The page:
backpost: on heirlooms

This was originally posted on August 7, 2010 at lemonlove.forgedpixels.com. Moved here to save in case of losing that domain.

My family is somewhat unusual.

I say that of course, realizing that it is completely usual in it’s unusual-ness. My family is really not that strange and confusing, and just like everyone else’s family, it is filled with random members that collect hurricane shelters full of tinned yams and horde wood for y2k. It also has (just like everyone else) a quartet of organ-players, a banjo-soloist, a tarzan impersonator, a unicyclist, a zebra collector, a fraud specialist, and some Australians.

The thing about my family is that we really don’t have that many heirlooms. Some people have heirlooms up the yin-yang! Some people have hutches and desks and cabinetry built by their great-great-grandfer on the prairies of Oregon and hand-crocheted cat-ear cozies crafted crazily for a crotchety kitten who crankily crammed their cute meta-carpals into his craw.

It’s not like I’m jealous.

But my family is severely lacking in heirlooms. We haven’t been close to my paternal Grandparents in my lifetime. My maternal Grandmother began suffering from Altzheimer’s when I was about seven, so even my memories of her are tainted with memory loss, both of hers and my own.

I was twelve when she died, and not old enough to understand the desire to preserve trinkets and memories. I am left with photographs of her as my heirlooms. I love them! Seeing her as a young woman makes me feel like maybe I did know her, in a somewhat metaphorical way.

My Grandpa remarried a few years later, to an old friend of the family he reconnected with at my Grandmother’s death. I never identified with her, but now I wish I had tried harder to get to know her. She passed away this spring, and we have been slowly helping Grandpa weed through her possessions and send them off to her relations.

The entire time they were married, she had a collection hanging on her wall.

A collection of spoons.

Now, I know what you’re thinking. In fact, I thought the same thing when I first saw them. “Oh my gosh. SPOONS. How typically old-lady! What a silly thing to collect. I mean, SPOONS.”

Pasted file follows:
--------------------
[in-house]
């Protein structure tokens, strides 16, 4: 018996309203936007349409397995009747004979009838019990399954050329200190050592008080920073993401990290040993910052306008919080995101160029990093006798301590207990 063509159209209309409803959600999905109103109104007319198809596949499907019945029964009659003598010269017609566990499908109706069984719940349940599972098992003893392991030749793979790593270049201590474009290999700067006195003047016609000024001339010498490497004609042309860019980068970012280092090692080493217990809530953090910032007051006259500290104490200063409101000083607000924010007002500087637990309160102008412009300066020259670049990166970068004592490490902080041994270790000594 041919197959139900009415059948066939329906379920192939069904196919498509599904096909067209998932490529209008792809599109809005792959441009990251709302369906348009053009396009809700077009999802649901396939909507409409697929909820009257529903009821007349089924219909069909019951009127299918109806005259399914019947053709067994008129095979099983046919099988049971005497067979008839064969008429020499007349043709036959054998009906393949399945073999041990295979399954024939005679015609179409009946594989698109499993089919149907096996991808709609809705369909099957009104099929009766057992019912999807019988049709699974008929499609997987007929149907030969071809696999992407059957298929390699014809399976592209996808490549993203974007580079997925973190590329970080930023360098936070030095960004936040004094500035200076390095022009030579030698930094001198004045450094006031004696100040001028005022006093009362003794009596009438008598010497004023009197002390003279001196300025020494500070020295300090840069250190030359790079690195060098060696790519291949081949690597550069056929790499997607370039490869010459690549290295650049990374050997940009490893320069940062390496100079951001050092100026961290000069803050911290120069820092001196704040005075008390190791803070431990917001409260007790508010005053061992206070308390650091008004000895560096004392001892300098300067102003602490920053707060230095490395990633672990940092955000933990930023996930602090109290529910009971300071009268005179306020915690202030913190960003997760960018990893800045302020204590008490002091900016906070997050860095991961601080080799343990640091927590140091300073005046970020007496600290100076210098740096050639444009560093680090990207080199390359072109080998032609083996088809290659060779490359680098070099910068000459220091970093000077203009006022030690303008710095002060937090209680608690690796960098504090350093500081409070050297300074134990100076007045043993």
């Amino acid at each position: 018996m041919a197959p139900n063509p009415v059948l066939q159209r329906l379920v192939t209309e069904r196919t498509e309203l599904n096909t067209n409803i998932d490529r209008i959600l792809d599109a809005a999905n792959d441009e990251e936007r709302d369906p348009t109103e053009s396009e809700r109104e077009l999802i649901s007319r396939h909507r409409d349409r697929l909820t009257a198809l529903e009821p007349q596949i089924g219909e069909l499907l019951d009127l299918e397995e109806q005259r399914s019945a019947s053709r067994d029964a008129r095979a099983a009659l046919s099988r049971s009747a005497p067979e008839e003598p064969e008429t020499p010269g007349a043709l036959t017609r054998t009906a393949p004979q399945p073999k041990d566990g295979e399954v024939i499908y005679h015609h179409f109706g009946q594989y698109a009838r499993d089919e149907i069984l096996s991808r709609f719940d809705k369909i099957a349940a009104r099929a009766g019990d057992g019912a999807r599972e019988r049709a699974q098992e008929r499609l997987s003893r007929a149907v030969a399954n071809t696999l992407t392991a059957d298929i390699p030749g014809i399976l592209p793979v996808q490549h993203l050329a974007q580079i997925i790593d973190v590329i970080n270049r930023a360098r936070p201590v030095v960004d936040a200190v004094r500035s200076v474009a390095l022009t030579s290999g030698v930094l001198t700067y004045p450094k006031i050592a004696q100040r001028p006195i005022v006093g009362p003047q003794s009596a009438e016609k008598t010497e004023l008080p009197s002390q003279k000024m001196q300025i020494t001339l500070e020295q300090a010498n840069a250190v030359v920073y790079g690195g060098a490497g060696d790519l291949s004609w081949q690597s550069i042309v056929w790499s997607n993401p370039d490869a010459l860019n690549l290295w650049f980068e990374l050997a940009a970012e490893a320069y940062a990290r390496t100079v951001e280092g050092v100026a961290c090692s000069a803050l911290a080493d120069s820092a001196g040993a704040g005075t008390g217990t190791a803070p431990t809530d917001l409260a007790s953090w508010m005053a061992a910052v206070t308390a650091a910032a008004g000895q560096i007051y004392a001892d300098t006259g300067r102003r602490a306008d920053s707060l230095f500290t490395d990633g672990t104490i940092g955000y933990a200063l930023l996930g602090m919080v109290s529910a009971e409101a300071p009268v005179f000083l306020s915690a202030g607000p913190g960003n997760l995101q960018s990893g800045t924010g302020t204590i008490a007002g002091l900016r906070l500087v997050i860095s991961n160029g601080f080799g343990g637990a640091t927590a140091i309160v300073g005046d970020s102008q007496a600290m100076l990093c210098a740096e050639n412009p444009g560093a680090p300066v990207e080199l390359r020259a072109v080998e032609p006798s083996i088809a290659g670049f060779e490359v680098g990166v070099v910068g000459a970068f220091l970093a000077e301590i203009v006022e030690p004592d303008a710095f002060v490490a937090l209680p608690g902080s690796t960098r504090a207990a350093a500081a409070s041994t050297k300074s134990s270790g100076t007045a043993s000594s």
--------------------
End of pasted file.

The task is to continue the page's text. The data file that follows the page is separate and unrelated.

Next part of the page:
If I knew how to triple-underscore and draw skulls and cross-bones around a word like I would in the notes I’d pass around school in the 7th grade in HTML, I would do so. That would fully-articulate the true disdain and hatred I felt whenever I saw them hanging on the dining-room wall.

Spoons.

I hated them. And honestly, as a 16 year old whose Grandpa re-married to a woman who had never had children of her own, no-less, I found that woman and her spoons to be-less-than-fantastic.

When she died earlier this spring, and Grandpa started sorting out through the last of her possessions, I knew the spoons would end up at a thriftstore.

When I visited his house, Grandpa would trot out many items of hers and offer them to me. I turned most of them down. He finally offered me her collector’s spoons.

They stared at me. Silver and tarnished, covered in plastic, embossed and emblazoned with words and names of places. I realized that she had travelled the world with her spoons, and had no one to look after them.

I hadn’t recieved anything from my grandmother, so it’s not like I had an issue with competing storage space. And the spoons… the spoons with their windmills and tarnished silver camels and necks covered in wildflowers… they were kinda cool.

In fact, oh hey! That one has a windmill that spins! And a cuckoo-clock that dangles! Oh wow, yeah I forgot she was a missionary in Bolivia… and she even went to Vatican City!

I suddenly was overwhelmed with this strange and fulfilling need to keep her heirlooms, as a substitute for my own. As a collector and a person who finds happiness in collecting things, the concept of leaving behind my favourite items without someone to value them too is pretty heartbreaking.

So I agreed to take the spoons, to everyone on the planet’s shock and awe.

And I love them.

The collection is rather large (to me!). I think I am now the proud owner of 30+ spoons from various places around the world. These are just my favourites to share right now.

I love seeing all the places she has been, and have even… started collecting a few of my own.

Here and there, you know, to commemorate big trips. Not anything… excessive.

They are spoons, after all.

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